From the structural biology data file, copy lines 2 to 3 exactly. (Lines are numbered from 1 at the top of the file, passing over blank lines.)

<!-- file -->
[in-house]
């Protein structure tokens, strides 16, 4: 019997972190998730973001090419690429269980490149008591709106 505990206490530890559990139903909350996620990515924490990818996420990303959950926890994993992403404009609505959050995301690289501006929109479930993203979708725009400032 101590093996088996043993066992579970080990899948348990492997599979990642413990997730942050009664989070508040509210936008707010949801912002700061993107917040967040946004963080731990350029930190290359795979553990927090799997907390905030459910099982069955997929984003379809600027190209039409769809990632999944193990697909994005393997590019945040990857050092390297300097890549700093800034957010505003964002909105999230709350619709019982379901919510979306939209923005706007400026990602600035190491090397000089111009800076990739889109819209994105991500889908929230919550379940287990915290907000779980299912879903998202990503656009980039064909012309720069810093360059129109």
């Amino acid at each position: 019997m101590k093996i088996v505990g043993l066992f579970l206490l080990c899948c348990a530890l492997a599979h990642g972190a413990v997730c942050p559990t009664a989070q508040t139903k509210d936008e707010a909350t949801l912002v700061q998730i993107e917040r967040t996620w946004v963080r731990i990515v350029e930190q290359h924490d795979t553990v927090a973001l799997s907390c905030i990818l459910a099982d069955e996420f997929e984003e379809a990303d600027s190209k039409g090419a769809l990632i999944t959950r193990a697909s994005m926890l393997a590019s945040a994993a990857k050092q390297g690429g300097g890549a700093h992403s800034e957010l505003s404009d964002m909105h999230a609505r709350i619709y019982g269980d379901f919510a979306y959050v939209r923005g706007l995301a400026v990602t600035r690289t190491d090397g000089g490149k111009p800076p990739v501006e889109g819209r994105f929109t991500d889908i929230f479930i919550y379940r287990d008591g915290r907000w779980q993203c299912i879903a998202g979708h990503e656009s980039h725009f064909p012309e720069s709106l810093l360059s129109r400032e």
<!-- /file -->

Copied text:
């Protein structure tokens, strides 16, 4: 019997972190998730973001090419690429269980490149008591709106 505990206490530890559990139903909350996620990515924490990818996420990303959950926890994993992403404009609505959050995301690289501006929109479930993203979708725009400032 101590093996088996043993066992579970080990899948348990492997599979990642413990997730942050009664989070508040509210936008707010949801912002700061993107917040967040946004963080731990350029930190290359795979553990927090799997907390905030459910099982069955997929984003379809600027190209039409769809990632999944193990697909994005393997590019945040990857050092390297300097890549700093800034957010505003964002909105999230709350619709019982379901919510979306939209923005706007400026990602600035190491090397000089111009800076990739889109819209994105991500889908929230919550379940287990915290907000779980299912879903998202990503656009980039064909012309720069810093360059129109």
């Amino acid at each position: 019997m101590k093996i088996v505990g043993l066992f579970l206490l080990c899948c348990a530890l492997a599979h990642g972190a413990v997730c942050p559990t009664a989070q508040t139903k509210d936008e707010a909350t949801l912002v700061q998730i993107e917040r967040t996620w946004v963080r731990i990515v350029e930190q290359h924490d795979t553990v927090a973001l799997s907390c905030i990818l459910a099982d069955e996420f997929e984003e379809a990303d600027s190209k039409g090419a769809l990632i999944t959950r193990a697909s994005m926890l393997a590019s945040a994993a990857k050092q390297g690429g300097g890549a700093h992403s800034e957010l505003s404009d964002m909105h999230a609505r709350i619709y019982g269980d379901f919510a979306y959050v939209r923005g706007l995301a400026v990602t600035r690289t190491d090397g000089g490149k111009p800076p990739v501006e889109g819209r994105f929109t991500d889908i929230f479930i919550y379940r287990d008591g915290r907000w779980q993203c299912i879903a998202g979708h990503e656009s980039h725009f064909p012309e720069s709106l810093l360059s129109r400032e």